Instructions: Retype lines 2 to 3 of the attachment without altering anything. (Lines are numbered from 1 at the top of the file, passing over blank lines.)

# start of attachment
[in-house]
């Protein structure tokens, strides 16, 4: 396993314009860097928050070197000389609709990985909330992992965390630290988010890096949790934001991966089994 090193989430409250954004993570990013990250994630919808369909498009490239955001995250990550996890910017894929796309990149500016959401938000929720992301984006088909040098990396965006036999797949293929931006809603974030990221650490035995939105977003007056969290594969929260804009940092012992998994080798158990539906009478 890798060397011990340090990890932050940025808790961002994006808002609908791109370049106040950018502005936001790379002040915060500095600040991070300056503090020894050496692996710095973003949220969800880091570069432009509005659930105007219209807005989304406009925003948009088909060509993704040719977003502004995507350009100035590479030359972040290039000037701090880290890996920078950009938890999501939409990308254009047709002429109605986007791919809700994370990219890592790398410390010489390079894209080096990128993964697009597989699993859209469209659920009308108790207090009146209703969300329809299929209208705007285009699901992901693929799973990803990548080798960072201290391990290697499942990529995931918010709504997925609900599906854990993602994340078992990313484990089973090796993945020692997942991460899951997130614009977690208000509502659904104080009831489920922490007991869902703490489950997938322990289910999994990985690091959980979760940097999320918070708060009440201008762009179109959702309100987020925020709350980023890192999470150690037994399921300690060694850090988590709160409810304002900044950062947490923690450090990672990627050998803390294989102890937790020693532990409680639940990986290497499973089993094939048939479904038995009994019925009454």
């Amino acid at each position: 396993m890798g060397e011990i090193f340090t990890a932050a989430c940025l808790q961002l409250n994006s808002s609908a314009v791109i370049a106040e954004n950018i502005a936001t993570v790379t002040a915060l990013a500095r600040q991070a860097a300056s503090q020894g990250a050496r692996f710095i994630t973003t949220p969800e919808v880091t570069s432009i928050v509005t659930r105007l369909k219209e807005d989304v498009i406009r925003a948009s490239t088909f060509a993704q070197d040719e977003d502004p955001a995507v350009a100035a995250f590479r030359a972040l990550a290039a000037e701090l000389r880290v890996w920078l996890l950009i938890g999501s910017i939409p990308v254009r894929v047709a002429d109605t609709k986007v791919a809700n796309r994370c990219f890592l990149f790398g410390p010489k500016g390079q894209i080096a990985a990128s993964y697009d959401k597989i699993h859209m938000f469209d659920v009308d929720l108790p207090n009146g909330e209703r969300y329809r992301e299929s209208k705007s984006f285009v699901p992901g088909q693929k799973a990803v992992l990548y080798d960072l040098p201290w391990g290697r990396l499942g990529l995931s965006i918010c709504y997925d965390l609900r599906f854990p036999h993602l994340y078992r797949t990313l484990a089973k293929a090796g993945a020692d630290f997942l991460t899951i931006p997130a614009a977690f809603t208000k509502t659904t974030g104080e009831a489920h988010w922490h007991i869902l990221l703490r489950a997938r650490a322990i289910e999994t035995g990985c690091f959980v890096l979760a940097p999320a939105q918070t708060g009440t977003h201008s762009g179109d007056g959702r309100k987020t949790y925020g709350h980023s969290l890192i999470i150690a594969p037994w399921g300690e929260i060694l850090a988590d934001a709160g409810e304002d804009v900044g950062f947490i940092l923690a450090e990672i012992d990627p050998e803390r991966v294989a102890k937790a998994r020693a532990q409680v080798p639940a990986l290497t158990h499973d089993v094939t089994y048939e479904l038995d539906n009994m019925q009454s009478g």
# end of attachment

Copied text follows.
């Protein structure tokens, strides 16, 4: 396993314009860097928050070197000389609709990985909330992992965390630290988010890096949790934001991966089994 090193989430409250954004993570990013990250994630919808369909498009490239955001995250990550996890910017894929796309990149500016959401938000929720992301984006088909040098990396965006036999797949293929931006809603974030990221650490035995939105977003007056969290594969929260804009940092012992998994080798158990539906009478 890798060397011990340090990890932050940025808790961002994006808002609908791109370049106040950018502005936001790379002040915060500095600040991070300056503090020894050496692996710095973003949220969800880091570069432009509005659930105007219209807005989304406009925003948009088909060509993704040719977003502004995507350009100035590479030359972040290039000037701090880290890996920078950009938890999501939409990308254009047709002429109605986007791919809700994370990219890592790398410390010489390079894209080096990128993964697009597989699993859209469209659920009308108790207090009146209703969300329809299929209208705007285009699901992901693929799973990803990548080798960072201290391990290697499942990529995931918010709504997925609900599906854990993602994340078992990313484990089973090796993945020692997942991460899951997130614009977690208000509502659904104080009831489920922490007991869902703490489950997938322990289910999994990985690091959980979760940097999320918070708060009440201008762009179109959702309100987020925020709350980023890192999470150690037994399921300690060694850090988590709160409810304002900044950062947490923690450090990672990627050998803390294989102890937790020693532990409680639940990986290497499973089993094939048939479904038995009994019925009454």
């Amino acid at each position: 396993m890798g060397e011990i090193f340090t990890a932050a989430c940025l808790q961002l409250n994006s808002s609908a314009v791109i370049a106040e954004n950018i502005a936001t993570v790379t002040a915060l990013a500095r600040q991070a860097a300056s503090q020894g990250a050496r692996f710095i994630t973003t949220p969800e919808v880091t570069s432009i928050v509005t659930r105007l369909k219209e807005d989304v498009i406009r925003a948009s490239t088909f060509a993704q070197d040719e977003d502004p955001a995507v350009a100035a995250f590479r030359a972040l990550a290039a000037e701090l000389r880290v890996w920078l996890l950009i938890g999501s910017i939409p990308v254009r894929v047709a002429d109605t609709k986007v791919a809700n796309r994370c990219f890592l990149f790398g410390p010489k500016g390079q894209i080096a990985a990128s993964y697009d959401k597989i699993h859209m938000f469209d659920v009308d929720l108790p207090n009146g909330e209703r969300y329809r992301e299929s209208k705007s984006f285009v699901p992901g088909q693929k799973a990803v992992l990548y080798d960072l040098p201290w391990g290697r990396l499942g990529l995931s965006i918010c709504y997925d965390l609900r599906f854990p036999h993602l994340y078992r797949t990313l484990a089973k293929a090796g993945a020692d630290f997942l991460t899951i931006p997130a614009a977690f809603t208000k509502t659904t974030g104080e009831a489920h988010w922490h007991i869902l990221l703490r489950a997938r650490a322990i289910e999994t035995g990985c690091f959980v890096l979760a940097p999320a939105q918070t708060g009440t977003h201008s762009g179109d007056g959702r309100k987020t949790y925020g709350h980023s969290l890192i999470i150690a594969p037994w399921g300690e929260i060694l850090a988590d934001a709160g409810e304002d804009v900044g950062f947490i940092l923690a450090e990672i012992d990627p050998e803390r991966v294989a102890k937790a998994r020693a532990q409680v080798p639940a990986l290497t158990h499973d089993v094939t089994y048939e479904l038995d539906n009994m019925q009454s009478g």